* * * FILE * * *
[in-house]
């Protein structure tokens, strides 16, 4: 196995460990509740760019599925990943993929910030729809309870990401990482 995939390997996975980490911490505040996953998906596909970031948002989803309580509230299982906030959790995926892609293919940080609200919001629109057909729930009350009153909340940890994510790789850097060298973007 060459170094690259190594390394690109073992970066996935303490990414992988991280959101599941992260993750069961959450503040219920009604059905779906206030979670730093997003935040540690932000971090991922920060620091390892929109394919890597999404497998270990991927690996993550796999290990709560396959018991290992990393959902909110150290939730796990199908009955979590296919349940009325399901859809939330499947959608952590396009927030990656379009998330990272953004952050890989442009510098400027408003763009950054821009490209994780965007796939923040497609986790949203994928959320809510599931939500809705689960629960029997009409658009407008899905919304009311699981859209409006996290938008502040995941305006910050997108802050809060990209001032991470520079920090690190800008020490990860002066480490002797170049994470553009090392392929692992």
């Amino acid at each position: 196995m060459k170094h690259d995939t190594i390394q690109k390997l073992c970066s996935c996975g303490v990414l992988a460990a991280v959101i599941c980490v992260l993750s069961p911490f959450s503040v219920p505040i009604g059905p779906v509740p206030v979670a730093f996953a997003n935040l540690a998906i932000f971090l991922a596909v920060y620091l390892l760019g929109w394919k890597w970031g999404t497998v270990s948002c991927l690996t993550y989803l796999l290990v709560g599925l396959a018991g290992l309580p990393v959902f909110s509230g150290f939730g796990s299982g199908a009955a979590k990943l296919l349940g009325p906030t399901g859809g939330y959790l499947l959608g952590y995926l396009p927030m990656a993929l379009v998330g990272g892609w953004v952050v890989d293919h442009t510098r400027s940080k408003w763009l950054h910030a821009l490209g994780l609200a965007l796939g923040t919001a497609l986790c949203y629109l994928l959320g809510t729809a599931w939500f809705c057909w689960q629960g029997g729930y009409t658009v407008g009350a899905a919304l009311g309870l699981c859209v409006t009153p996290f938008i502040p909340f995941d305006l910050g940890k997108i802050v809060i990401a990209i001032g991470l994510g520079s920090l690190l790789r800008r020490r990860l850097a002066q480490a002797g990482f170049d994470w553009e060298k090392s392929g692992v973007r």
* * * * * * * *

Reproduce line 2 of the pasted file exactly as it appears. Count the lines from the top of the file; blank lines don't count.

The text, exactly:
């Protein structure tokens, strides 16, 4: 196995460990509740760019599925990943993929910030729809309870990401990482 995939390997996975980490911490505040996953998906596909970031948002989803309580509230299982906030959790995926892609293919940080609200919001629109057909729930009350009153909340940890994510790789850097060298973007 060459170094690259190594390394690109073992970066996935303490990414992988991280959101599941992260993750069961959450503040219920009604059905779906206030979670730093997003935040540690932000971090991922920060620091390892929109394919890597999404497998270990991927690996993550796999290990709560396959018991290992990393959902909110150290939730796990199908009955979590296919349940009325399901859809939330499947959608952590396009927030990656379009998330990272953004952050890989442009510098400027408003763009950054821009490209994780965007796939923040497609986790949203994928959320809510599931939500809705689960629960029997009409658009407008899905919304009311699981859209409006996290938008502040995941305006910050997108802050809060990209001032991470520079920090690190800008020490990860002066480490002797170049994470553009090392392929692992």